After the defendant’s counsel submits his brief, the prosecution has the opportunity to write a response brief to the appellate court. The prosecution is under the same restrictions as the defense. The prosecution lawyer will rely on the common law record, the transcripts of proceedings, and the exhibits in writing their brief. The prosecution will see their job as to writing a persuasive argument asking the appellate court to uphold (or affirm) the conviction that occurred in the trial court.

After the prosecution’s brief is submitted, the defense has an opportunity to write a reply brief to directly respond to what the prosecutor wrote to the appellate court. This brief has the same limitations as the previously mentioned briefs. It must not just re-hash the same arguments as before or present new issues that were not previously presented to the appellate court.The purpose of a reply brief is to respond to the prosecution’s arguments and convince the appellate court that the prosecution position is wrong.

Will the appellate court only rely on the written arguments? 

It’s quite possible that the appellate court will decide the case solely based on the submitted briefs. However, the appellate court, before issuing a decision, may order that oral argument take place. This is the lawyer’s opportunity to persuade the 3 Justice panel that the client did not get a fair trial and ask the appellate court to order the relief requested. The Justices will be armed with direct questions for the defense lawyer. That lawyer must take that opportunity to give direct and compelling answers to convince the appellate court to reverse the conviction. When the defendant is appealing, his or her lawyer gets to go first in oral argument. After the prosecution argues to the appellate court, the defense has the opportunity to reply, giving what is sometimes called a rebuttal argument.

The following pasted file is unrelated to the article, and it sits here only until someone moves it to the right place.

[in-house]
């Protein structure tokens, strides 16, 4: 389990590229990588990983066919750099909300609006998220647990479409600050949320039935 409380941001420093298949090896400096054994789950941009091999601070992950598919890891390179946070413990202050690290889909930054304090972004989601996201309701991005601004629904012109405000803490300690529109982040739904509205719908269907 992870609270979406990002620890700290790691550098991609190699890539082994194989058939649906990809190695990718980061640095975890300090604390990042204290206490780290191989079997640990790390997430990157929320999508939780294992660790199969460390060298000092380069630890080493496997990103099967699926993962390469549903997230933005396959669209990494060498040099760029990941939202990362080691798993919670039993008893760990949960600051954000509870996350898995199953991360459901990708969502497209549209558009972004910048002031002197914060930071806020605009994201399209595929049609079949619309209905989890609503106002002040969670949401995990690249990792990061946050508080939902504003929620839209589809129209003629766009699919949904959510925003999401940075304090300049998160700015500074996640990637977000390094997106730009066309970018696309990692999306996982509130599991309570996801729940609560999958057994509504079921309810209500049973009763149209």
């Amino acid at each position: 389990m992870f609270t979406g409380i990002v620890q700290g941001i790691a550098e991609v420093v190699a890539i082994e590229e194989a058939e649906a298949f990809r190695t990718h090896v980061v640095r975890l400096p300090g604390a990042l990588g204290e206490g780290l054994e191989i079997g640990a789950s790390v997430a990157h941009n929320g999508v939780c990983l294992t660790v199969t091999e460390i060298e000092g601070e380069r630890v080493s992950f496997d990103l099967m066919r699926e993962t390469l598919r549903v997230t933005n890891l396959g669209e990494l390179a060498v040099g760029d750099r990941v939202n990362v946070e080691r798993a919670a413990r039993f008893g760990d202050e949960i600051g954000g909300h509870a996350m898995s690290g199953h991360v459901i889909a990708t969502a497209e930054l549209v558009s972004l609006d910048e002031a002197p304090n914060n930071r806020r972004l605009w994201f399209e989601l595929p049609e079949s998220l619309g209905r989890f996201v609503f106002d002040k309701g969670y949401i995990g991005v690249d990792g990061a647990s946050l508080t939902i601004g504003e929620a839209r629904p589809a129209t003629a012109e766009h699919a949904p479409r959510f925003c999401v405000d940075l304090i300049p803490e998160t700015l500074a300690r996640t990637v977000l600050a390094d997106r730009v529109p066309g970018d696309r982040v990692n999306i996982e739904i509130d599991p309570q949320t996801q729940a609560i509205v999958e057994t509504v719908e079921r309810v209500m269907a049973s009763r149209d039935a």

After that, the case is submitted for their decision. The appellate court will issue a decision in writing ruling one way or the other.

Do I have a right to appeal? 

A defendant who’s been convicted after a trial has an absolute right to appeal. If the Notice of Appeal is filed on time, the Illinois Appellate Court must take the case.

If I lose in front of the appellate court, do I have the right to appeal to the Illinois Supreme Court or even the United States Supreme Court? 

After the Illinois Appellate Court decides the case, neither side has the right to appeal further, but the losing side has the right to ask. One asks the Illinois Supreme Court to take the case by filing a document called a Petition for Leave to Appeal which is a persuasive legal brief which argues to the State Supreme Court about why they should take the case. After the Illinois Supreme Court either refuses to take the case or takes the case and makes a decision, the losing side can petition the United States Supreme Court to take the case. The persuasive brief that asks them to take the case is called a Petition for a Writ of Certiorari. If the Illinois Supreme Court and/or the United States Supreme Court do take the case, then, similar to the Illinois Appellate Court procedure, the defense lawyer must write a persuasive brief and be prepared to answer questions at oral argument.

Are appeals limited to convictions after a trial? 

Appeals can cover other issues other than trial verdicts. A trial judge’s pronounced sentence can be challenged as being excessive or as being improper because of improper evidence at sentencing or improper rulings regarding evidence at sentencing. Evidence that the defendant maintains was collected in violation of the defendant’s Constitutional rights that the trial court refused to suppress is also an issue that can be raised on appeal. While this blog posting has focused on appeals from trial verdicts, guilty pleas can also be challenged on appeal.  This can happen if certain procedures are followed, including filing a timely Motion to Withdraw a Guilty Plea in front of the trial court and a timely Notice of Appeal once the trial court denies that Motion.

What qualities do I need from my defense lawyer for an appeal? 

To win an appeal, the defendant needs a lawyer that has excellent writing skills, research skills, and a sharp mind to answer questions off the cuff at oral argument. That lawyer must have great analytical skills as well as the ability to think and write creatively to capture the attention of the Appellate Court. The Law Office of William Wolf, LLC has all of these skills to give the defendant a new chance at freedom. Bill Wolf is admitted to practice in the State of Illinois, the Seventh Circuit Court of Appeals (federal), and the United States Supreme Court.

Related Posts
  • I received papers in the mail saying I’ve been indicted by a Grand Jury after I won my case at a Preliminary Hearing. This must be a mistake, right? Read More
  • What happens after one gets arrested in Illinois for a warrant from another State? Read More
  • I don’t need a lawyer because I’m innocent, right? Read More